A Goth’s Book Club by fightclubsandwich

Edgar Allan Poe may have been great, but there’s no reason to see him as the be all and end all of gothic literature. If you like reading material that’s morbid, poetic, gloomy, clever and full of damaged, cynical characters, or wild Byronic heroes then you might just be a closet Goth, and even if you’re not, you may still enjoy this article, since its full of book recommendations that should fit that description.

Jane Eyre – Charlotte Bronte

This book has it all: death, insanity, more death, romance, giant old mansions out in the middle of nowhere! Almost every character is troubled and unconventional and the introspective writing style manages to convey the story’s gloomy atmosphere perfectly while also avoiding any out-of-place angst.

The average goth will probably be able to relate to the main character in a number of ways. She’s got an artistic temperament, had a bad time at school, and is tortured by her unrequited feelings for Mr Rochester, a man that she feels certain she can’t have. Throughout the novel she feels like a misfit around others, and generally sees her surroundings as constrictive – whether it’s at the house of her aunt, who hates her, her underfunded school or at Thornfield Hall, where she is looked down upon by Mr Rochester’s wealthy acquaintances. At the same time as being introspective without getting too claustrophobic and losing sight of the plot and other characters, this is a novel that is clever but accessible. I hate to use the term “stands the test of time” but it really does apply here, and its obvious gloom, intelligence and sense of wonder make it ideal for the Goth audience in particular.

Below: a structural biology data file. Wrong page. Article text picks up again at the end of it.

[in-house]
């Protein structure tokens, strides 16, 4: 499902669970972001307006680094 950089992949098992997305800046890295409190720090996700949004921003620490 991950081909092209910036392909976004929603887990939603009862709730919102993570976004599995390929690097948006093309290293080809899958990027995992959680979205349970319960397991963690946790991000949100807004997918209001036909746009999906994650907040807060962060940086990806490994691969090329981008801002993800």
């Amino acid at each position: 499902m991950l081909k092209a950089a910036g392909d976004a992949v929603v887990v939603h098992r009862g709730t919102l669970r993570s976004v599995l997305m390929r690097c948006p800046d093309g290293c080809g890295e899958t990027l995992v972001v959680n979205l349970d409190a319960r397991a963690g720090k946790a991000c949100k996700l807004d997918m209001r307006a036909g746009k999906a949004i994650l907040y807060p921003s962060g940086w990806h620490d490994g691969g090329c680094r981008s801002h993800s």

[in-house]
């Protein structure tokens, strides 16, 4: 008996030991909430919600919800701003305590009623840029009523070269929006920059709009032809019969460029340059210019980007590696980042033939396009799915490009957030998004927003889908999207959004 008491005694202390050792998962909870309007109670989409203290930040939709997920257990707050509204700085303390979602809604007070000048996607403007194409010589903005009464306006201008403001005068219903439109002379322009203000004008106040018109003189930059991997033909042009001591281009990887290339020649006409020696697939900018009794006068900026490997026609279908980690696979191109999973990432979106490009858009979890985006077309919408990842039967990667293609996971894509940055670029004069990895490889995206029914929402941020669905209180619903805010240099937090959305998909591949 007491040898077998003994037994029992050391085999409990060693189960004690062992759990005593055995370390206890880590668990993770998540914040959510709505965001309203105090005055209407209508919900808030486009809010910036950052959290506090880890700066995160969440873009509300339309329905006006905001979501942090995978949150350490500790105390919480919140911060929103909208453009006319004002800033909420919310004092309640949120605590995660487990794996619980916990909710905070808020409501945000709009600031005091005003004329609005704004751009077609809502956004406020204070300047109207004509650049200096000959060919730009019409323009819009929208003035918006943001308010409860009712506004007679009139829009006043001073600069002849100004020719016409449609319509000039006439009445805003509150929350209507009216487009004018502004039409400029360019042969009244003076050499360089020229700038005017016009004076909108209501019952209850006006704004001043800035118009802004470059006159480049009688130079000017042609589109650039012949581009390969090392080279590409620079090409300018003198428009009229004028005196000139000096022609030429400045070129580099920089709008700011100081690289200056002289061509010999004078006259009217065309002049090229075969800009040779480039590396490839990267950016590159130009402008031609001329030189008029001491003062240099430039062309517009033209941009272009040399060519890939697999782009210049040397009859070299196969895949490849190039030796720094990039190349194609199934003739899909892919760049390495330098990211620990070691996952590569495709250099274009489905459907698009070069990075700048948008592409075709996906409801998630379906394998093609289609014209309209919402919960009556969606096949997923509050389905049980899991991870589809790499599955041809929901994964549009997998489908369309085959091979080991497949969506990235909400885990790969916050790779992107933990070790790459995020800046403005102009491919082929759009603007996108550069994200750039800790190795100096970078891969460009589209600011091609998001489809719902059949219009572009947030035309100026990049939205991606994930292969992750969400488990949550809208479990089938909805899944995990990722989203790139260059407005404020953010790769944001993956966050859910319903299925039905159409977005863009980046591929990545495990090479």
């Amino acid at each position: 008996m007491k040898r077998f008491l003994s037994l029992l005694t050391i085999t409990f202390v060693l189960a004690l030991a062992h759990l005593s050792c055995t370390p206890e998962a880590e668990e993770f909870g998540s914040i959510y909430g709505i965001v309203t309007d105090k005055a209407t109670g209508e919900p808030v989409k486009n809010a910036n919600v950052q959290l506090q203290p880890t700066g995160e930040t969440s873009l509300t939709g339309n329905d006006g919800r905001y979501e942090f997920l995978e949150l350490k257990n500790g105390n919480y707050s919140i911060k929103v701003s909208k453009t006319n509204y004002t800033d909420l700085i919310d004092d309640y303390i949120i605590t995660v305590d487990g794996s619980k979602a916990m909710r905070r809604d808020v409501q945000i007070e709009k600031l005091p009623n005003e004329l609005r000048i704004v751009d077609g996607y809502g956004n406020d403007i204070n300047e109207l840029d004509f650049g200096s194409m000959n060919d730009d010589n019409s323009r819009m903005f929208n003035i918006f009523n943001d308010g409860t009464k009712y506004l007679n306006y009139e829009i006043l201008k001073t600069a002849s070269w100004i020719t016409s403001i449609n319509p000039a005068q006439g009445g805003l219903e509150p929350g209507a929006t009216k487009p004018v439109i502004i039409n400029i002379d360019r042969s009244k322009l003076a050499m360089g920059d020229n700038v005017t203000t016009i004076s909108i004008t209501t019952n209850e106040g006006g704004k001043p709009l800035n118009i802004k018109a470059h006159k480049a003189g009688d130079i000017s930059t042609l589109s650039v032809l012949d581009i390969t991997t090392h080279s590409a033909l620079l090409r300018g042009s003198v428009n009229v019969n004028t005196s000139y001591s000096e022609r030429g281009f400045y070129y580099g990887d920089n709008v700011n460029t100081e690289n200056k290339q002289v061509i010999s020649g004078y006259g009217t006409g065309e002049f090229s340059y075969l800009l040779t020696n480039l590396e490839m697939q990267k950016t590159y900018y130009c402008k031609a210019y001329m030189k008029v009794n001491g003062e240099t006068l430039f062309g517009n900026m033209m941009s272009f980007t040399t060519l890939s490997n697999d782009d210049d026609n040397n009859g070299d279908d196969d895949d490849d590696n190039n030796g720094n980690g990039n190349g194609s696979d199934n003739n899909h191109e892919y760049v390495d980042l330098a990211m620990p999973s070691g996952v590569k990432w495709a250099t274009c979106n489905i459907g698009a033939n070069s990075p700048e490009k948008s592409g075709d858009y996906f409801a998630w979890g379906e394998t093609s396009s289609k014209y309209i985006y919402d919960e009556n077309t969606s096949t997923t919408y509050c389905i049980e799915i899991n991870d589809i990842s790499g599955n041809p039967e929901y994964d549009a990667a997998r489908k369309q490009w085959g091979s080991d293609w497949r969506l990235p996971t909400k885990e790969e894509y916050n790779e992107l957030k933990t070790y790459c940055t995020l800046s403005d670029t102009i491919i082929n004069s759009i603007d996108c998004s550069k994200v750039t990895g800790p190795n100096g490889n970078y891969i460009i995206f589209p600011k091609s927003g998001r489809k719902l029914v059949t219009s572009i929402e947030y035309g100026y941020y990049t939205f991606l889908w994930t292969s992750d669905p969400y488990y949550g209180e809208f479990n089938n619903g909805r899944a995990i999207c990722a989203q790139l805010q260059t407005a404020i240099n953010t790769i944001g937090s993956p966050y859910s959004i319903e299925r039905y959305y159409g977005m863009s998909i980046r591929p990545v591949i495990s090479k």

The Gum Thief – Douglas Coupland

What happens when we grow up and are expected to grow out of subcultures that we still feel attachments to? That’s not exactly The Gum Thief’s central issue, but one of the main characters, Bethany is a 24 year old Goth who works at Staples and is better equipped to deal with death than life. She befriends Roger, a depressed colleague with a similarly difficult and fractured personal life and the novel is told through the secret letters they write for each other, and Roger’s novel, Glove Pond, that Bethany helps inspire.

Coupland is kind of similar to Chuck Palahnuik, in that he’s very good at writing on darkly philosophical themes with that sassy, 1990s tone. Both manage to weave the day-to-day and the mundane in with universal themes like, y’know, death and stuff. In my personal opinion, I think Coupland accomplishes this better than Palahnuik, it just feels smoother and more genuine to me, whereas sometimes I get the feeling that Palahnuik is finding it more difficult to hold it all together. I also think that Coupland’s characters are convincing on a level above Palahnuik, and a lot of other writers actually. Check out Bethany’s mother DeeDee, only a side character, but a very believable one who you really feel for. She represents another layer of hopelessness, different to Roger and Bethany, and as an acquaintance of both, she deepens their relationship.

Crow – Ted Hughes